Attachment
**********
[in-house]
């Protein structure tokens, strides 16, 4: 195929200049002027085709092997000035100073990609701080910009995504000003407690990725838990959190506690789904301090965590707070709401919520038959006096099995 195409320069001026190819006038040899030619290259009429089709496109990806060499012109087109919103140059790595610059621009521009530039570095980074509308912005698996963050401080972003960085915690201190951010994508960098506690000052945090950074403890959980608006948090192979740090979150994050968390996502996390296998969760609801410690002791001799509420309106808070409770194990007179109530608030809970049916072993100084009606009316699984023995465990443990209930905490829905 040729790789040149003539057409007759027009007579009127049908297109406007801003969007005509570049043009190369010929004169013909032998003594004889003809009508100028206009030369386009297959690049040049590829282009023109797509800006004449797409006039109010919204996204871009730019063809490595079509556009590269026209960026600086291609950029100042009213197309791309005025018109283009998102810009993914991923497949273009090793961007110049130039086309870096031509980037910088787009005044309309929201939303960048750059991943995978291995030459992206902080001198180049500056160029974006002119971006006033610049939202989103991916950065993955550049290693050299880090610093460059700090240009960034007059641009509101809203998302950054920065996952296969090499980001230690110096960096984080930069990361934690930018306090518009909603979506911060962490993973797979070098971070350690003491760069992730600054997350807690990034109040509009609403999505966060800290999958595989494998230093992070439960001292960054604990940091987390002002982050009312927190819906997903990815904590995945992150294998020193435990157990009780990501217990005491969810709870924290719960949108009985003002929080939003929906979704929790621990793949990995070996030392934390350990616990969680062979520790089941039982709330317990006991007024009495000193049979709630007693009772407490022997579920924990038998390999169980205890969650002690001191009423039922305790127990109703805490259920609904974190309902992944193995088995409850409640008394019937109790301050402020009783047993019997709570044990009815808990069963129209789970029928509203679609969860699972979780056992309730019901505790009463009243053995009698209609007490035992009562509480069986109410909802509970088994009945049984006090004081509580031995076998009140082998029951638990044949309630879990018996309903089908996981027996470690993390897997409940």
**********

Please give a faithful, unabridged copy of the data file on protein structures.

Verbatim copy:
[in-house]
């Protein structure tokens, strides 16, 4: 195929200049002027085709092997000035100073990609701080910009995504000003407690990725838990959190506690789904301090965590707070709401919520038959006096099995 195409320069001026190819006038040899030619290259009429089709496109990806060499012109087109919103140059790595610059621009521009530039570095980074509308912005698996963050401080972003960085915690201190951010994508960098506690000052945090950074403890959980608006948090192979740090979150994050968390996502996390296998969760609801410690002791001799509420309106808070409770194990007179109530608030809970049916072993100084009606009316699984023995465990443990209930905490829905 040729790789040149003539057409007759027009007579009127049908297109406007801003969007005509570049043009190369010929004169013909032998003594004889003809009508100028206009030369386009297959690049040049590829282009023109797509800006004449797409006039109010919204996204871009730019063809490595079509556009590269026209960026600086291609950029100042009213197309791309005025018109283009998102810009993914991923497949273009090793961007110049130039086309870096031509980037910088787009005044309309929201939303960048750059991943995978291995030459992206902080001198180049500056160029974006002119971006006033610049939202989103991916950065993955550049290693050299880090610093460059700090240009960034007059641009509101809203998302950054920065996952296969090499980001230690110096960096984080930069990361934690930018306090518009909603979506911060962490993973797979070098971070350690003491760069992730600054997350807690990034109040509009609403999505966060800290999958595989494998230093992070439960001292960054604990940091987390002002982050009312927190819906997903990815904590995945992150294998020193435990157990009780990501217990005491969810709870924290719960949108009985003002929080939003929906979704929790621990793949990995070996030392934390350990616990969680062979520790089941039982709330317990006991007024009495000193049979709630007693009772407490022997579920924990038998390999169980205890969650002690001191009423039922305790127990109703805490259920609904974190309902992944193995088995409850409640008394019937109790301050402020009783047993019997709570044990009815808990069963129209789970029928509203679609969860699972979780056992309730019901505790009463009243053995009698209609007490035992009562509480069986109410909802509970088994009945049984006090004081509580031995076998009140082998029951638990044949309630879990018996309903089908996981027996470690993390897997409940």